Our relationship with the Commandante then became warm and cordial. A pilot himself, we all enjoyed airman-to-airman camaraderie. He put us up in a hotel overnight and picked us up in his command car the next morning. At our request he drove us to the wholesale food market. We purchased almost a ton of food unobtainable in Israel or Czechoslovakia – whole sides of beef, cases of butter and eggs, bags of sugar and flour, and fresh and canned goods – which we loaded into the C-46 alongside the Avia S-199. He had our plane refueled, and gave us some autopilot parts we needed. We reciprocated with cartons of American cigarettes.

Before leaving we asked the Commandante how come he spoke English with a southern accent. He replied that he had been interned in an American prisoner-of-war camp in Mississippi and learned English by listening to local radio all day long for two years.

In mid-July, back from Treviso, we found that Israel, then two months old, was hanging onto its life by a toehold. Arab forces had almost cut the pint-size new nation in half at a pinch point where it was eleven miles wide. There, from mountain-top positions, Arab artillery was pounding the Haifa-Tel Aviv road, Israel’s only north-south lifeline which held the country together.

Looking for some useful mission that would justify flying the DC-5, I met with Ray Kurtz, the self-styled Nose Commander of three B-17 Model BAB four-engine Flying Fortresses. A week before, these aircraft flew to Israel from Czechoslovakia, bombing Cairo’s main airfield en route. In an earlier life, they were mighty B-17s flown by the U.S. Army Air Forces in World War II. After the war, stripped of all military equipment, they were sold as war surplus by the U.S. government. Licensed as air freighters and flown to Czechoslovakia, they were refitted with armament salvaged from German, British, and American Air Force dumps. Hence they become B-17 BABs, Born-Again-Bombers.

Ray received orders for the B-17 BABs to bomb the gun positions shelling the Haifa-Tel Aviv road. In those desperate weeks even transport aircraft were used as bombers, with aircrew chucking 50-kilo bombs out of the open back door. I asked Ray if he’d mind if the DC-5 joined up as a backdoor bomber flying inside his three- plane formation. He said OK, he would arrange for bombs and bomb-chuckers for us. Bomb-chuckers were mostly immigrant soldiers who knew no English but hopefully comprehended enough sign language to heave live bombs out the back door without exploding them inside the airplane.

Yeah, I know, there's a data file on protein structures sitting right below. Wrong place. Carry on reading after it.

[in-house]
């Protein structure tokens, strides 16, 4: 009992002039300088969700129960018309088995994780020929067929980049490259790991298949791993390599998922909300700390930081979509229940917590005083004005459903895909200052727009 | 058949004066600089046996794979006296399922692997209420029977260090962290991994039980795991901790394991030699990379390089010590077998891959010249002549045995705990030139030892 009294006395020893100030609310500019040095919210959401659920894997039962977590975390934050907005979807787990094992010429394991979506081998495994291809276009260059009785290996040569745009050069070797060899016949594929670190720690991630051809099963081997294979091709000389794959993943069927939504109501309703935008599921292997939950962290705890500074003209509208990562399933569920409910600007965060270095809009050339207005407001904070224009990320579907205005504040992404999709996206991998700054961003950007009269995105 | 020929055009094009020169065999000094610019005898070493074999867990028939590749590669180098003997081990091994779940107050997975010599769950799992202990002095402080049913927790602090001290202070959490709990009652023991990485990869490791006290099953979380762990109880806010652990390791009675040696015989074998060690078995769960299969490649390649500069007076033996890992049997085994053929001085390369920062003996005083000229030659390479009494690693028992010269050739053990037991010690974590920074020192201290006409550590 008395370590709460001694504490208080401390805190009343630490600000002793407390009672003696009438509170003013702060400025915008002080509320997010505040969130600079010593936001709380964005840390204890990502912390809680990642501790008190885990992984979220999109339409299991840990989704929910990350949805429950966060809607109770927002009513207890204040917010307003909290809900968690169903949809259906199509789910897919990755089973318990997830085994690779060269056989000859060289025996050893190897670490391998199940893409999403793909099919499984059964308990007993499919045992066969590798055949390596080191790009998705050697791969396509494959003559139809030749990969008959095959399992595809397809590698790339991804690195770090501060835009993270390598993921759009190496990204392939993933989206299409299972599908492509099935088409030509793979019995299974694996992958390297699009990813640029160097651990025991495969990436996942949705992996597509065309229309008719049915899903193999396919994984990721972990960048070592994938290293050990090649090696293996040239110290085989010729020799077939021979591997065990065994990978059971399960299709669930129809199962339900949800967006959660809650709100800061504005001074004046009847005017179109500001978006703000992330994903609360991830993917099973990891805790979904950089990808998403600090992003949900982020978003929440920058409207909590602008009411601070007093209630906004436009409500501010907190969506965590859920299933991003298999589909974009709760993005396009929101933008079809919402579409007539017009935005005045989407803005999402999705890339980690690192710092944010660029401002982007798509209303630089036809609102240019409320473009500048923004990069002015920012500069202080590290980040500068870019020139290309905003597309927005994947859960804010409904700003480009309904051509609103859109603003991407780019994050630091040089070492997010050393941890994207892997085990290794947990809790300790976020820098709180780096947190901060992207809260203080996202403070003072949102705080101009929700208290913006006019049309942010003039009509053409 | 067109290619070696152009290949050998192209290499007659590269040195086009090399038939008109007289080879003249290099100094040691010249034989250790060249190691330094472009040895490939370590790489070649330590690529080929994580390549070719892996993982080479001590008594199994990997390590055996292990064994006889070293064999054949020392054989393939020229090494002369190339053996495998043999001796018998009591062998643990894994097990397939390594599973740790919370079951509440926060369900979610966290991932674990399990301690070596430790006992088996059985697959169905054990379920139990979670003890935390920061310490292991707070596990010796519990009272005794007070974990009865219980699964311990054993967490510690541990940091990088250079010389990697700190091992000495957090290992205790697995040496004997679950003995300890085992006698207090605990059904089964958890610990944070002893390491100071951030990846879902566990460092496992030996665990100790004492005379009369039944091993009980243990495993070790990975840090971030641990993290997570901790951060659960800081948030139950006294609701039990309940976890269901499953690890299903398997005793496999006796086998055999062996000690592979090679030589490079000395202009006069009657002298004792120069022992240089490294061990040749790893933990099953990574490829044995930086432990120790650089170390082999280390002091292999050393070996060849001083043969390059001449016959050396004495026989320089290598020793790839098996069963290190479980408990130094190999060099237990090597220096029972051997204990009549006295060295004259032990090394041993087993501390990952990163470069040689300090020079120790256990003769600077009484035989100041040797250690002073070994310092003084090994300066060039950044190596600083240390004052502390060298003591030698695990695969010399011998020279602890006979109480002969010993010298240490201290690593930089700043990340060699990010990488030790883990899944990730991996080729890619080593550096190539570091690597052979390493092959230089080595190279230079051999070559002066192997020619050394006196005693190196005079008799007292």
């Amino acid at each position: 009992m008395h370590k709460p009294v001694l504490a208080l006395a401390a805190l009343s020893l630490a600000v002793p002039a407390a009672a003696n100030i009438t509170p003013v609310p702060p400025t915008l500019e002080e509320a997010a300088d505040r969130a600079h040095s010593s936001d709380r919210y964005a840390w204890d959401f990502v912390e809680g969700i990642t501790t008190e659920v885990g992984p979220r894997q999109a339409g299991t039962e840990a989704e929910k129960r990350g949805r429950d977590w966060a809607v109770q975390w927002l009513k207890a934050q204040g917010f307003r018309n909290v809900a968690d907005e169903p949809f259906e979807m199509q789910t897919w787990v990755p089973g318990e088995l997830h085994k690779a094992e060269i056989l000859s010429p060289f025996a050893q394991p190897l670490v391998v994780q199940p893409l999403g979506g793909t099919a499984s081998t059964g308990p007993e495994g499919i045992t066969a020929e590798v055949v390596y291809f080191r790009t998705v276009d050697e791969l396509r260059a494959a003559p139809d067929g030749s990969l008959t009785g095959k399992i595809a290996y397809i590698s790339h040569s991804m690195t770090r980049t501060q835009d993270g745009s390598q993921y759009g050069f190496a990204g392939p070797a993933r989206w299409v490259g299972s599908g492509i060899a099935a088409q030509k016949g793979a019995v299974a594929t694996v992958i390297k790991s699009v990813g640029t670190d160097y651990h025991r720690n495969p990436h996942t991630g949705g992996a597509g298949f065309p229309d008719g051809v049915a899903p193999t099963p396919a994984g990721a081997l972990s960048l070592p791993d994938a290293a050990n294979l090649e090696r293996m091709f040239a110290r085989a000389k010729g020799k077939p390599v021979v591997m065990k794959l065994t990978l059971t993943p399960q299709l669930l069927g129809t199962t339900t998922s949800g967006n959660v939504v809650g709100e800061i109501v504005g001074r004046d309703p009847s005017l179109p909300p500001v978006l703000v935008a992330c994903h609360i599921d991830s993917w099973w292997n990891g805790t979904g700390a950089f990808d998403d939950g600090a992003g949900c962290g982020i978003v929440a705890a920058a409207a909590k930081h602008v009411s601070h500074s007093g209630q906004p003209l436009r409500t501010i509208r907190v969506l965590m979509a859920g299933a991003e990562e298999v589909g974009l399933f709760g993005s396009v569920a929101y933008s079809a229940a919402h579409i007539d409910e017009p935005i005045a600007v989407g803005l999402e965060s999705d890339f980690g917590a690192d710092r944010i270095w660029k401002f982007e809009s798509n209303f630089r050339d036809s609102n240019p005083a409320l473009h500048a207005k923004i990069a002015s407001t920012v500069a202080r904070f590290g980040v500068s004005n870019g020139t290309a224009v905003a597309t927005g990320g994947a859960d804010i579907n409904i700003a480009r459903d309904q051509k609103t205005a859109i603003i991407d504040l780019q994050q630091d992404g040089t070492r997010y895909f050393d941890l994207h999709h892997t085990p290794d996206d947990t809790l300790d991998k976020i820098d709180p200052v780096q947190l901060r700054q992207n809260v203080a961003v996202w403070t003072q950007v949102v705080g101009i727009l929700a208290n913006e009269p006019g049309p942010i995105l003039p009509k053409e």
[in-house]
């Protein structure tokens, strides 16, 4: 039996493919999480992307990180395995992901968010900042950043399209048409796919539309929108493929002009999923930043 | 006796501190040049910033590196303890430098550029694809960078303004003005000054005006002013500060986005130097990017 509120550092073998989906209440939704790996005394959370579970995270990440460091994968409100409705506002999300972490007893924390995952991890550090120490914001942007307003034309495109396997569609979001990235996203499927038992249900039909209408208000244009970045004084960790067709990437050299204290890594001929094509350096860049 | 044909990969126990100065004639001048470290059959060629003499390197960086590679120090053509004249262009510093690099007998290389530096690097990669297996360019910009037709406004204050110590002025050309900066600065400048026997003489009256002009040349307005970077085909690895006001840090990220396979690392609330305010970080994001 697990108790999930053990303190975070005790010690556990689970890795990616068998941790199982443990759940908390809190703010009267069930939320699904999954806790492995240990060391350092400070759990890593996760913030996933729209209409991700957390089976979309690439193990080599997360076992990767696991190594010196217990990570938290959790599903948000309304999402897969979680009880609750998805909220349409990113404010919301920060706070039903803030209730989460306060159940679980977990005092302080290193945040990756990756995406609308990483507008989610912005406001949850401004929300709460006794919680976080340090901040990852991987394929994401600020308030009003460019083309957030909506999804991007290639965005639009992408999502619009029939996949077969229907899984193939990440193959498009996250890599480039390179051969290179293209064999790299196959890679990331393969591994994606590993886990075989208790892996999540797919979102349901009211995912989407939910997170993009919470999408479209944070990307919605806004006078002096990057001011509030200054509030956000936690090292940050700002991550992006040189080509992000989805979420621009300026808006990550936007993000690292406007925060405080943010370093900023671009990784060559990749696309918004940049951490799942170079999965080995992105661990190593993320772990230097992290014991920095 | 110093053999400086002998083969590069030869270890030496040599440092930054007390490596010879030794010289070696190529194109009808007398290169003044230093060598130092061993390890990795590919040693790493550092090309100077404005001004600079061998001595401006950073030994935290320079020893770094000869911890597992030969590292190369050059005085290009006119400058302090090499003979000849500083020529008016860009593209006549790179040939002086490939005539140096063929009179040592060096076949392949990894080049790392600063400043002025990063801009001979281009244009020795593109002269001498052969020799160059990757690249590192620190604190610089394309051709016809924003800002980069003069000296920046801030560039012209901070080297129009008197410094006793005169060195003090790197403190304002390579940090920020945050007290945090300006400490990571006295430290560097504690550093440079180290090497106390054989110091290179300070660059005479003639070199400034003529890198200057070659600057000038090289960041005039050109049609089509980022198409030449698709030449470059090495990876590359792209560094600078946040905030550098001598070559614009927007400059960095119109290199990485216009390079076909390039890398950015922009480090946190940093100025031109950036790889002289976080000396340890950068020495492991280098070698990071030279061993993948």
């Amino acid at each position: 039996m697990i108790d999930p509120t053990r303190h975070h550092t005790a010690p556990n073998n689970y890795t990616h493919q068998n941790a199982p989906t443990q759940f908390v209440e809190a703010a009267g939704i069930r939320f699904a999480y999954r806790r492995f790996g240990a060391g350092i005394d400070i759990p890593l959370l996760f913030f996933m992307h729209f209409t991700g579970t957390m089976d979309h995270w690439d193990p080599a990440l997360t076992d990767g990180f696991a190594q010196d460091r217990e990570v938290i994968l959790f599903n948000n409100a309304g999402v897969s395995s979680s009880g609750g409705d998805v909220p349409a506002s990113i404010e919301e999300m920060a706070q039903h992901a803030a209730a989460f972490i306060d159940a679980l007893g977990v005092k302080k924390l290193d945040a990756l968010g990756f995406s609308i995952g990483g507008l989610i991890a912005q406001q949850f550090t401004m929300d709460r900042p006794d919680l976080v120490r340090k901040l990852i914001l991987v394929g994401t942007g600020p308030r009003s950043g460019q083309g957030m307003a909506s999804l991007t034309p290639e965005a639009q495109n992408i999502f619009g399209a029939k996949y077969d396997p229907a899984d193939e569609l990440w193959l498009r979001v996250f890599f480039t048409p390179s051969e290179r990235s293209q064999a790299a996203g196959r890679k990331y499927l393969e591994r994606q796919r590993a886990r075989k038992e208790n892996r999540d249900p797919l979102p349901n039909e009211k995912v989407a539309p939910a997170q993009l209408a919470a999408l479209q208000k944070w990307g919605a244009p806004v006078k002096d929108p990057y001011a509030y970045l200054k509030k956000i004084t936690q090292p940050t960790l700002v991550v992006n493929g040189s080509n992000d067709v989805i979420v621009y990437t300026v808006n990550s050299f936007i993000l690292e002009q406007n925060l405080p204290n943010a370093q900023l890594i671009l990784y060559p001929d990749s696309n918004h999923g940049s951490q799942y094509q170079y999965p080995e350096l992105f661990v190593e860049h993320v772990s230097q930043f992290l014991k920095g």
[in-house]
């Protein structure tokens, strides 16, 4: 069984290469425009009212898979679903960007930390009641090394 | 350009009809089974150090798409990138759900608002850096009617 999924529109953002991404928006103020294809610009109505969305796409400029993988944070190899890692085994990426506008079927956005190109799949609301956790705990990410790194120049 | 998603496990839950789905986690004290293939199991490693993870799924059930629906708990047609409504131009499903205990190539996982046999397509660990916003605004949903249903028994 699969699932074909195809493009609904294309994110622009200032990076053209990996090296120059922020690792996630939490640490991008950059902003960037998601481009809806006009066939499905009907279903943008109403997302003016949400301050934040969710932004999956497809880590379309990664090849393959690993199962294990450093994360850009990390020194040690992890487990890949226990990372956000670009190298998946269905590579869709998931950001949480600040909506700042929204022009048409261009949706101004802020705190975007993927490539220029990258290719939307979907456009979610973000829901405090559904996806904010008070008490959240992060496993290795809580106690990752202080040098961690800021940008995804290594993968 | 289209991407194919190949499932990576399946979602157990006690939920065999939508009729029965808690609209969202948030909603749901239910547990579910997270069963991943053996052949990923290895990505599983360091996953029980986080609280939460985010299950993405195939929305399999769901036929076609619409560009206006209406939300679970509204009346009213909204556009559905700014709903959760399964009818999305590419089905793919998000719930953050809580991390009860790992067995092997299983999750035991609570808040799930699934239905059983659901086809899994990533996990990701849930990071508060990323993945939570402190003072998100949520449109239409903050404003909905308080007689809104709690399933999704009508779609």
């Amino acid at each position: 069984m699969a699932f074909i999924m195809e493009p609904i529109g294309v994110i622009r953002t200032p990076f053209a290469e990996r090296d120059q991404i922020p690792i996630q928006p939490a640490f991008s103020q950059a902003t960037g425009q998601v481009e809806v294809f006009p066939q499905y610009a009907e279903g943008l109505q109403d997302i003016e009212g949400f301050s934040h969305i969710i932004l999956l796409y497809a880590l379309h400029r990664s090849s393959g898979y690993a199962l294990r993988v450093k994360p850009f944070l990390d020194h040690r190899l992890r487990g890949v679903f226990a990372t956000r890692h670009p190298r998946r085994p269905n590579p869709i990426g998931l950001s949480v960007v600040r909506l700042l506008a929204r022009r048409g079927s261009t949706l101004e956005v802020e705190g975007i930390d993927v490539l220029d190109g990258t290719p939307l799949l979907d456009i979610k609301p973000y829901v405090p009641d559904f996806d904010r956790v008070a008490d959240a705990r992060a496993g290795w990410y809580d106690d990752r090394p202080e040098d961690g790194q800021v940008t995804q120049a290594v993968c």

In World War II, flight crews often gave their aircraft colorful names. In that tradition, and to add a little schmaltz to an otherwise tense mission, we named the DC-5 Yankee Pasha, The Bagel Lancer.

Flying the DC-5, we rendezvoused with the B-17 BABs at their assigned altitude, and elbowed our way into the middle of their formation. Because we were encircled with B-17 defensive firepower, we felt pretty safe. We knew we were more at risk from bombs exploding inside our airspace than from enemy gunfire. As soon as we saw the B-17s open their bomb bay doors and release their bombs, we chucked ours out the back door. Our co-pilot Bob Luery, also a volunteer Californian, took what must the world’s only photo of a DC-5 Back-Door-Bomber taking part in a B-17 bombing run.

On landing in Tel Aviv, Yankee Pasha’s brakes failed and she kept rolling towards the end of the runway. Fortunately, we were able to steer her into a low sand dune alongside the runway, where her wheels plowed into a safe, gentle stop.

The mission completed successfully, I kissed that DC-5 goodbye, took a last sentimental look back at her sitting deep in the sand, went back to my C-46s, and that was the last I ever saw of her.



“Yankee Pasha the Bagel Lancer,” the world’s last DC-5 alive at the time, sits for her final portrait with the armorers and bomb-chuckers who flew with her on her final flight. Ramat David, Israel, July 21th 1948


Forty-five years later, in May 1933, at a reunion in Tel Aviv of volunteers who helped defend Israel in 1948, I learned that Yankee Pasha never flew again. Due to lack of spare parts and other logistical reasons, she remained grounded after our backdoor bombing flight. Finally, her wings removed, she was trucked to the Technion in Haifa for training engineers and maintenance mechanics. Where she went after that, no one seemed to know. No record was available of her final disposition, but several peers from the 1948 Israel Air Force thought it was likely that she was sold for scrap.

For aviation historians, this narrative is a requiem for the last of the Douglas DC-5s, and the closing chapter in the Book of Life of this rare, almost forgotten type of airliner. For me, this narrative is a deferred obituary for an old friend whose origins I shared and words of fond remembrance of the historic time and place we last flew together.

In a sense, more than half a century ago, we were both products of the Douglas Aircraft Company. This DC-5’s years of flying and my years as an active aviator both began from the same runway at Mines Field in California – both ended half a world away flying together in the skies over Israel.

If that DC-5 was scrapped, I like to believe that in the Biblical Land of Israel where resurrection can happen, Yankee Pasha the Bagel Lancer rose from her grave in the scrap heap and lives on today in the Holy Land as thousands of hallowed aluminum fry pans!

Now, half a century later at age 81, I say goodbye to an old friend.


Farewell DC-5, Shalom Yankee Pasha



Source: Hal Auerbach, a semi-retired financial consultant living in Carmel, California, November 1998. At the time of writing, he flies only an LF-5D – a Large Flat Desk with Five Drawers.